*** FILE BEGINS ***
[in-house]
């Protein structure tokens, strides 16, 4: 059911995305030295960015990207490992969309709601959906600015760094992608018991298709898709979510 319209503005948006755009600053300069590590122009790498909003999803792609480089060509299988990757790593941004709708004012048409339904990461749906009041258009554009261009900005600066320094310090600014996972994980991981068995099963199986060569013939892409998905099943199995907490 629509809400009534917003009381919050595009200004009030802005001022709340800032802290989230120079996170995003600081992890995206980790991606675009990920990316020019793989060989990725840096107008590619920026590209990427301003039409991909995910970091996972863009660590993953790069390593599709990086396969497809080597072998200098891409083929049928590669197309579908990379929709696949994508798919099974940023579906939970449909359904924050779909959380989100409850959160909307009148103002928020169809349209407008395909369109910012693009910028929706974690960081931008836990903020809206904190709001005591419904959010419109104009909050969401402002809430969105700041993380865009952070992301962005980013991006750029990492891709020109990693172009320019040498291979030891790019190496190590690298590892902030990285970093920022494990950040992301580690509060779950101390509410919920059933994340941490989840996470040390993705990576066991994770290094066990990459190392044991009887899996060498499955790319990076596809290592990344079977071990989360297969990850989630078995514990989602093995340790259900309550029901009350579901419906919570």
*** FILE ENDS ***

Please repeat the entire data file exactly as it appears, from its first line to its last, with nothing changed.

[in-house]
């Protein structure tokens, strides 16, 4: 059911995305030295960015990207490992969309709601959906600015760094992608018991298709898709979510 319209503005948006755009600053300069590590122009790498909003999803792609480089060509299988990757790593941004709708004012048409339904990461749906009041258009554009261009900005600066320094310090600014996972994980991981068995099963199986060569013939892409998905099943199995907490 629509809400009534917003009381919050595009200004009030802005001022709340800032802290989230120079996170995003600081992890995206980790991606675009990920990316020019793989060989990725840096107008590619920026590209990427301003039409991909995910970091996972863009660590993953790069390593599709990086396969497809080597072998200098891409083929049928590669197309579908990379929709696949994508798919099974940023579906939970449909359904924050779909959380989100409850959160909307009148103002928020169809349209407008395909369109910012693009910028929706974690960081931008836990903020809206904190709001005591419904959010419109104009909050969401402002809430969105700041993380865009952070992301962005980013991006750029990492891709020109990693172009320019040498291979030891790019190496190590690298590892902030990285970093920022494990950040992301580690509060779950101390509410919920059933994340941490989840996470040390993705990576066991994770290094066990990459190392044991009887899996060498499955790319990076596809290592990344079977071990989360297969990850989630078995514990989602093995340790259900309550029901009350579901419906919570």